Get out of the city and deal with what actually happens when you have a gun in your hand and you're about to take a life. It isn't the movies, and deer aren't humans, but they are life.

Can you imagine what happens when you're being shot at by the deer you are hunting? NO! You can't! If most law abiding hunters have a problem taking the life of deer that is just eating, what do you think people would do with a human? Would they be able to extrapolate who was who and where shots were coming from?

Now we get to the non law abiders. Who is going to massacre the non law abiders? You? Other law abiders?

And what happens when former lawabiders disobey the law?

You don't need an AR-15 for anything, And you sure don't need one with a 30 round clip. It literally is illegal to hunt with. So by definition anything you do outside of target practice with one is illegal.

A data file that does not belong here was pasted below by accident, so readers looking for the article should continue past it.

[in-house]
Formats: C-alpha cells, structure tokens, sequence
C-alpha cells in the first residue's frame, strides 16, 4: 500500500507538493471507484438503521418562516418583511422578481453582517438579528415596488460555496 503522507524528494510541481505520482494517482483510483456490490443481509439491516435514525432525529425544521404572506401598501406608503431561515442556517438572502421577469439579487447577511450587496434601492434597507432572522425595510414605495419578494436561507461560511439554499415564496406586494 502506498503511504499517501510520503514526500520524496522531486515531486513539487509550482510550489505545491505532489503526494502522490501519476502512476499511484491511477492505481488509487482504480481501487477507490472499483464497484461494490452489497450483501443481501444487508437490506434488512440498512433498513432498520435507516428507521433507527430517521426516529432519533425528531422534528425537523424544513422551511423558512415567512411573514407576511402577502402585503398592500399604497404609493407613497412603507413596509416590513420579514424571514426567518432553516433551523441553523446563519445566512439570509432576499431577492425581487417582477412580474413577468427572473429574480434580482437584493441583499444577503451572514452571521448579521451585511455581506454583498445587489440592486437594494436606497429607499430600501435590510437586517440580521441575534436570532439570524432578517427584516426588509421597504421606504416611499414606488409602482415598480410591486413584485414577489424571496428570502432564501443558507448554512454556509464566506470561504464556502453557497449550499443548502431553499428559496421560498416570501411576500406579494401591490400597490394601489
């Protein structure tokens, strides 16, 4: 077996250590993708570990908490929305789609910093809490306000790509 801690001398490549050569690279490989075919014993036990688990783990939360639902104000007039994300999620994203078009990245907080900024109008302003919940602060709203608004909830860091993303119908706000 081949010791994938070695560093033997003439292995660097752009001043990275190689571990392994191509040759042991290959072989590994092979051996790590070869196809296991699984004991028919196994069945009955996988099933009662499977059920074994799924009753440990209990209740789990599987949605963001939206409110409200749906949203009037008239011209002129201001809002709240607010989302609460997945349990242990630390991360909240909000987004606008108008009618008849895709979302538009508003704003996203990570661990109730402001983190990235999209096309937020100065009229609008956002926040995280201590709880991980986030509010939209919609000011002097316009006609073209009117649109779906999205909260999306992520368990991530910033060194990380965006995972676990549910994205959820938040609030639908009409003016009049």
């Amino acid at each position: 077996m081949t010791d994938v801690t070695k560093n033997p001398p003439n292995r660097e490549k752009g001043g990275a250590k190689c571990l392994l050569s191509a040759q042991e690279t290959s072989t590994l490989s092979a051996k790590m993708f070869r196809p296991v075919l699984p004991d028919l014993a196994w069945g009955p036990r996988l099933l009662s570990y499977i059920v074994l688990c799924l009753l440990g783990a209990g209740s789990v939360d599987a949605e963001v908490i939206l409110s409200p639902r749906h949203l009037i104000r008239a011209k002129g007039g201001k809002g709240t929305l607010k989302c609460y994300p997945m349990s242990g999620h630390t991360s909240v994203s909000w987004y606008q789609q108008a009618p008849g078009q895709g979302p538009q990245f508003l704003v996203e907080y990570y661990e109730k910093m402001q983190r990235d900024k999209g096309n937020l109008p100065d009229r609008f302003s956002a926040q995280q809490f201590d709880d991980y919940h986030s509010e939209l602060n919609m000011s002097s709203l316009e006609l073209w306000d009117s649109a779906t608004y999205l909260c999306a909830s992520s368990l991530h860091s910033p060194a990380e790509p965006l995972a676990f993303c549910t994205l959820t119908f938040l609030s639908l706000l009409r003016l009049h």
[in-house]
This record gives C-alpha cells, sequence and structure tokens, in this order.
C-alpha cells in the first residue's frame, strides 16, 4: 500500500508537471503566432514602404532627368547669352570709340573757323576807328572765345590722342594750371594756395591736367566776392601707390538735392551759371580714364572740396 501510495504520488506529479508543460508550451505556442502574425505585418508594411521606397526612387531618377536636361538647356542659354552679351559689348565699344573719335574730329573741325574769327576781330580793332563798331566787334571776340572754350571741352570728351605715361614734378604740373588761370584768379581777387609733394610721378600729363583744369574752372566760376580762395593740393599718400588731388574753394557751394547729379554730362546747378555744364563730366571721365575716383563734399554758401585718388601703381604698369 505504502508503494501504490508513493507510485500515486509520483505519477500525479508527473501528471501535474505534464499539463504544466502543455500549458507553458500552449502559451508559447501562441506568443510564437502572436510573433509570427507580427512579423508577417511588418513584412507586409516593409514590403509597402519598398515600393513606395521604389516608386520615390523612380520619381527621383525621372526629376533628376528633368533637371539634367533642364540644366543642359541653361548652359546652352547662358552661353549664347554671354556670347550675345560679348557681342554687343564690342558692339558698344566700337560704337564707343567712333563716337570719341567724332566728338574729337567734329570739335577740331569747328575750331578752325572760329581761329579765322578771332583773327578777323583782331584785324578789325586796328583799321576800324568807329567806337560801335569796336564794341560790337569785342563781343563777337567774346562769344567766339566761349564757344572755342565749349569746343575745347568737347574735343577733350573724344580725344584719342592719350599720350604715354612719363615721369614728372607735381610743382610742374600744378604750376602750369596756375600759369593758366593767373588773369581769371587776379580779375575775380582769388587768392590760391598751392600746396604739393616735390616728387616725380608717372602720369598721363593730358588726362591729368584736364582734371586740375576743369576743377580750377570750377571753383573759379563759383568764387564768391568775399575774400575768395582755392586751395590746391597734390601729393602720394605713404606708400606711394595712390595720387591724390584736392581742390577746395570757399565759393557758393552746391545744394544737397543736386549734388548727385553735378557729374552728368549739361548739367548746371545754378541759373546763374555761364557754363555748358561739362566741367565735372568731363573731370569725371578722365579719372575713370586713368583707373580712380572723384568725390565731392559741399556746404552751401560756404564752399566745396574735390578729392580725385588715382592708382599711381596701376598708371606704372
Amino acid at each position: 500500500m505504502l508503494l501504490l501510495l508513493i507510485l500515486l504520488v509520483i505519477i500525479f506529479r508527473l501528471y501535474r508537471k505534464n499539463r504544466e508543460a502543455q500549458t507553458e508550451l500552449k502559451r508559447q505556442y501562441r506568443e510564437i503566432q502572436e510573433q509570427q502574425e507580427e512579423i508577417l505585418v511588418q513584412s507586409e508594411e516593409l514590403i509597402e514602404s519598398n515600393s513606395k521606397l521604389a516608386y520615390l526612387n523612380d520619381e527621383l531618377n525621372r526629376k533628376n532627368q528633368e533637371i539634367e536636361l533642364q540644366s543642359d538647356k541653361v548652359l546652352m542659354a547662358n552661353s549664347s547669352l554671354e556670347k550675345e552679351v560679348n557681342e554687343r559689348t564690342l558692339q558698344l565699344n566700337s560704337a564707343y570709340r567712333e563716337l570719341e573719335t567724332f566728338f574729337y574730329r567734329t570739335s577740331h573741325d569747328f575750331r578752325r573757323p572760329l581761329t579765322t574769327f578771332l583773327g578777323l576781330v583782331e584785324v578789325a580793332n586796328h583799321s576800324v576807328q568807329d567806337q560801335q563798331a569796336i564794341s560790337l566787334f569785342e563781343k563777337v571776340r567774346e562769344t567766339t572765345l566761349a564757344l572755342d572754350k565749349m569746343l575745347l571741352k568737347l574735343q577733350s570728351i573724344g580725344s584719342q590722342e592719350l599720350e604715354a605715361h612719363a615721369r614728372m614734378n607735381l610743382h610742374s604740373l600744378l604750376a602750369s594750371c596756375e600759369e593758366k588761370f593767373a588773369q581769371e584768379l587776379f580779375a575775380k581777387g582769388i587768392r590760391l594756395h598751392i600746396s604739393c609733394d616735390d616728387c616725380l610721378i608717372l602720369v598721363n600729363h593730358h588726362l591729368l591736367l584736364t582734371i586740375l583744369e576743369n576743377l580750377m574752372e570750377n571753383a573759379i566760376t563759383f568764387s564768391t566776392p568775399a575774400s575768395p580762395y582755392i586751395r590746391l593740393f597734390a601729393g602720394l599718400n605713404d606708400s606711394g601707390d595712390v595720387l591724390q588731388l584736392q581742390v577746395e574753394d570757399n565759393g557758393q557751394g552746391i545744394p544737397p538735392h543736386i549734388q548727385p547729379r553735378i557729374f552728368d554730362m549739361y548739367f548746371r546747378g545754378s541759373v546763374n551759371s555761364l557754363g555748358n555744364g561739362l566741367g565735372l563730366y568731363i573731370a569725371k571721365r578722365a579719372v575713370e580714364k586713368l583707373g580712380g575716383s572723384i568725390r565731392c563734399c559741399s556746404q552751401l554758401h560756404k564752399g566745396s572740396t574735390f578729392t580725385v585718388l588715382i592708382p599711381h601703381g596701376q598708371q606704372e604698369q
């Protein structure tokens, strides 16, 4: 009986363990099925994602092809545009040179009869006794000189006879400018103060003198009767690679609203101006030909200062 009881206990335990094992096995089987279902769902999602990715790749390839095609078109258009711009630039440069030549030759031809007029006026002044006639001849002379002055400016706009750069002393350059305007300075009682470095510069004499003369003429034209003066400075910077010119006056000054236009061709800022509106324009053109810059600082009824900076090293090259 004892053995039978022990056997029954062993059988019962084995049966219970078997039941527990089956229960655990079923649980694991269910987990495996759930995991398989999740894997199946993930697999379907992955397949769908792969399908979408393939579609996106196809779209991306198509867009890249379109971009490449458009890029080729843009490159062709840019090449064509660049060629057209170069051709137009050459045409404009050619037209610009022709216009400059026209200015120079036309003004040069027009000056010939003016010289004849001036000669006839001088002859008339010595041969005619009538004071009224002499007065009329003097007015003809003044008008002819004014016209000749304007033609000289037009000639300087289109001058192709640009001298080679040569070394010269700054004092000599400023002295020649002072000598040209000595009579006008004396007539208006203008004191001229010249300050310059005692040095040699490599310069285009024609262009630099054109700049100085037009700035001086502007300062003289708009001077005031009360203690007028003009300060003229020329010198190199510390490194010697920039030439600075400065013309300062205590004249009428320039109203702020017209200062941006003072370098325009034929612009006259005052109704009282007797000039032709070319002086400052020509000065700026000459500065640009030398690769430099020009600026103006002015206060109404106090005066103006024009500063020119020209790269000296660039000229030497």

I am still unsure about the redflag situation, but I would prefer to err on the side of caution.

Matt
Wed, 08/07/2019 - 11:06am

MOM, they DO make 5 round magazines for any caliber you can think of or would want to hunt with, for an AR or AK. They are very functional, accurate and ergonomic and as with EVERY other firearm design (and most cartridges), started out designed expressly for a military use. Aside from interchangeable multi capacity magazines, what is the functional difference between an AR/AK and any other semi-auto deer hunting rifle? I believe if you think about it, this is a Red Herring.

middle of the mit
Thu, 08/08/2019 - 9:35pm

"They are very functional, accurate and ergonomic and as with EVERY other firearm design (and most cartridges), started out designed expressly for a military use"

"Aside from interchangeable multi capacity magazines, what is the functional difference between an AR/AK and any other semi-auto deer hunting rifle? I believe if you think about it, this is a Red Herring."